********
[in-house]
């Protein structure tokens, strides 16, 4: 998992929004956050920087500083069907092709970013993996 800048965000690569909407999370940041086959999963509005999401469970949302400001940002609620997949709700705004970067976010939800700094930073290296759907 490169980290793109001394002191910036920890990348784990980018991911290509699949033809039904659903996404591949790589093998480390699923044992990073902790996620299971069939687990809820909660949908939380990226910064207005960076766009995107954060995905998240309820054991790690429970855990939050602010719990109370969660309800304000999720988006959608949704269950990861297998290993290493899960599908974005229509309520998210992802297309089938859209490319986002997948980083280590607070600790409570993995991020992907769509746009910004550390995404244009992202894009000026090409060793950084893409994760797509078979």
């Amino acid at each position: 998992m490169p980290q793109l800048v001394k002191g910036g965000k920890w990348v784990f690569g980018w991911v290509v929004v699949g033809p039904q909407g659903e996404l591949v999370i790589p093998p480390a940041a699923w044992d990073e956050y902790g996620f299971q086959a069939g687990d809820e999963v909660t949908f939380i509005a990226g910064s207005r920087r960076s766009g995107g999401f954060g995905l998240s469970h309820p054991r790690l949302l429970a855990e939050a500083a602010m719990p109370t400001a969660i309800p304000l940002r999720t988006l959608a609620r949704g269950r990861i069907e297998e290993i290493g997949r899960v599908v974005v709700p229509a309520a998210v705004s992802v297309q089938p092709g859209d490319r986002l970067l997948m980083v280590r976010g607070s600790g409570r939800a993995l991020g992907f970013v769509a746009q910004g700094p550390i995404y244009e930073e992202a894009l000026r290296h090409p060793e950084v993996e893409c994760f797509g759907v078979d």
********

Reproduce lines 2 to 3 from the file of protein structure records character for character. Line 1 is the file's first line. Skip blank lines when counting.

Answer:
């Protein structure tokens, strides 16, 4: 998992929004956050920087500083069907092709970013993996 800048965000690569909407999370940041086959999963509005999401469970949302400001940002609620997949709700705004970067976010939800700094930073290296759907 490169980290793109001394002191910036920890990348784990980018991911290509699949033809039904659903996404591949790589093998480390699923044992990073902790996620299971069939687990809820909660949908939380990226910064207005960076766009995107954060995905998240309820054991790690429970855990939050602010719990109370969660309800304000999720988006959608949704269950990861297998290993290493899960599908974005229509309520998210992802297309089938859209490319986002997948980083280590607070600790409570993995991020992907769509746009910004550390995404244009992202894009000026090409060793950084893409994760797509078979």
């Amino acid at each position: 998992m490169p980290q793109l800048v001394k002191g910036g965000k920890w990348v784990f690569g980018w991911v290509v929004v699949g033809p039904q909407g659903e996404l591949v999370i790589p093998p480390a940041a699923w044992d990073e956050y902790g996620f299971q086959a069939g687990d809820e999963v909660t949908f939380i509005a990226g910064s207005r920087r960076s766009g995107g999401f954060g995905l998240s469970h309820p054991r790690l949302l429970a855990e939050a500083a602010m719990p109370t400001a969660i309800p304000l940002r999720t988006l959608a609620r949704g269950r990861i069907e297998e290993i290493g997949r899960v599908v974005v709700p229509a309520a998210v705004s992802v297309q089938p092709g859209d490319r986002l970067l997948m980083v280590r976010g607070s600790g409570r939800a993995l991020g992907f970013v769509a746009q910004g700094p550390i995404y244009e930073e992202a894009l000026r290296h090409p060793e950084v993996e893409c994760f797509g759907v078979d």